One time I went on a business trip with my father when I was a junior in high school. It was during my spring break. My dad did a lot of driving for his job. He was really good at it. He was a representative for a big steel mill in northwest Indiana, Inland Steel Company. He made lot of calls to deal with concerns about the steel. When I was younger I thought my dad drove for a living. In a way I guess he did. He had the most amazing sense of direction. He rarely looked at a map and seemed to feel his way around new places. He was one of those guys who never asked for directions, even if it was probably just the right thing to do. A matter of pride I suppose.

We were on a dusty Indiana country road in LaPort County when my dad recognized the area. I’m not sure why we were country roading, surely there was a more direct way home. Maybe he just wanted to spend more time with me. I like to think that’s what it was. I was bored from riding in the car all day. But it had been fun – just the two of us. He took me out to lunch at some greasy spoon out in the country. I felt very adult, very special. As we left the restaurant, he put some dinner mints in his pocket for my brothers. He often did that.

I perked up a little and looked away from my book when I saw him becoming enthusiastic. “Somewhere around here,” he mumbled as we drove by farmhouses in the hazy Indiana evening. “There!” he said with excitement. “I knew I’d been here before. That’s where my father was born. This is the farm where he grew up!”

I didn’t realize at the time just how important that moment was. I didn’t know all these years later that I would remember that sunset, that dusty road, his ruddy face and wind blown hair. It was one of the few times he ever talked about his family. But he did talk that evening. It was as if a door to some part of him had been opened. He told me about his grandfather who was killed on that farm, kicked in the head by a mule. He told me about going there when he was a kid. He hadn’t been that way for so many years that he couldn’t even remember. There was a light in his eyes, a sparkle. I wish I had tapped into his energy more, asked him more questions.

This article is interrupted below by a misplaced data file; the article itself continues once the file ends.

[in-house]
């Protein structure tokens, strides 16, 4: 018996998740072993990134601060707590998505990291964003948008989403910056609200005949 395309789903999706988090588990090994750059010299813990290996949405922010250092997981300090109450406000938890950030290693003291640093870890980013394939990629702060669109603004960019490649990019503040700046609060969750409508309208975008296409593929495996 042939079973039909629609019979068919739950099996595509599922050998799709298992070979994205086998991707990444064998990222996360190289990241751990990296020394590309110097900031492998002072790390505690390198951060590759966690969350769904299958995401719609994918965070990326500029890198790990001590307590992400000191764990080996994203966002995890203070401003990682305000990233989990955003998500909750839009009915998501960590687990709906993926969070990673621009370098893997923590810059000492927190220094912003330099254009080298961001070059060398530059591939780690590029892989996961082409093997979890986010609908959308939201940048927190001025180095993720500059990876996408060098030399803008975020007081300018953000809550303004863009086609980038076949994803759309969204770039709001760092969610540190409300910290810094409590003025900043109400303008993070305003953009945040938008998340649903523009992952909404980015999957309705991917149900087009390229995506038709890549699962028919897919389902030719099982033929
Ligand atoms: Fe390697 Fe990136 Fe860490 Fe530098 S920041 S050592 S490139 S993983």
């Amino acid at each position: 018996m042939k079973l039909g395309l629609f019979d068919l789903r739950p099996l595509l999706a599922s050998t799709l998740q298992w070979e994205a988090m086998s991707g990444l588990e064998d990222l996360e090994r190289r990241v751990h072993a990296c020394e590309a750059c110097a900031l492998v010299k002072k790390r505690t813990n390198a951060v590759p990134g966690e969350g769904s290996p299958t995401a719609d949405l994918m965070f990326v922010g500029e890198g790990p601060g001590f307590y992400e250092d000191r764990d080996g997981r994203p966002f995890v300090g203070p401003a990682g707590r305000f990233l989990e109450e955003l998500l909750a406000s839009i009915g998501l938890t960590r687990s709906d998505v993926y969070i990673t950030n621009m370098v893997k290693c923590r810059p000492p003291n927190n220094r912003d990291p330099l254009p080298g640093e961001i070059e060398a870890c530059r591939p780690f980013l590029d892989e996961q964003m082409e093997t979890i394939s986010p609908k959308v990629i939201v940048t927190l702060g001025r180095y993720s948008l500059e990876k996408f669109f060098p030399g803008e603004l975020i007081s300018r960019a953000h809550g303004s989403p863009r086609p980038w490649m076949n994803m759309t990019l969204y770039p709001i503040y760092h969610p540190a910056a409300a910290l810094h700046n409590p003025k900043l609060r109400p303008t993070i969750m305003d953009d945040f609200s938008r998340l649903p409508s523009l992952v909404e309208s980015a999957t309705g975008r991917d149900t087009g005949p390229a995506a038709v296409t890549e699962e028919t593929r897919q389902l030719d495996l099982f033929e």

My father dropped me off at college my freshman year. I was exited about leaving home. And more than a little scared. One of my best friends from high school was living in the same dorm. So was my girlfriend. It was the independence I had dreamed of. But I was frightened as well. I grew up in a big family. Seven kids. There was always someone to hang around with, someone to tease. I was used to being surrounded by siblings and my boys from the neighborhood. It was scary to think of living hours away from home. To talk to my mom and my little brother it would be long distance.  Long distance.

We talked about the old days on the four-hour trip. It’s funny how there could even be “old days” when you’re 18 and starting out on your own. I sensed that he was sad at seeing me leave home. I would be back of course. I planned on working in his steel mill the next summer, but this was the first real step toward my being on my own. He helped me move my few possessions to the sweaty dormitory room.

“You’ve got your meal ticket, right?”

“Sure,” I said, starting to get choked up.

“You’ve got some spending money?”

“A little. I don’t need much.” I was trying to act brave but on the inside I was falling apart. I was missing my dad already.

“Here.” He pinched out two twenties. “Don’t tell your mother I gave you this.” It was funny. My mom was by far the more generous one. “And call us if you need anything. Anything at all. Person-to-person for yourself and we’ll call you back.”

“Thanks, Dad.” I wasn’t going to cry in front of him. It was hard.

“C’mon, Bub,” he said. Then he hugged me. Tight. He wasn’t a very hugging guy. I didn’t ever remember him hugging me. Maybe that’s why it meant so much. Maybe that’s why I still remember it. I walked him back to his car. When his car turned the corner I cried.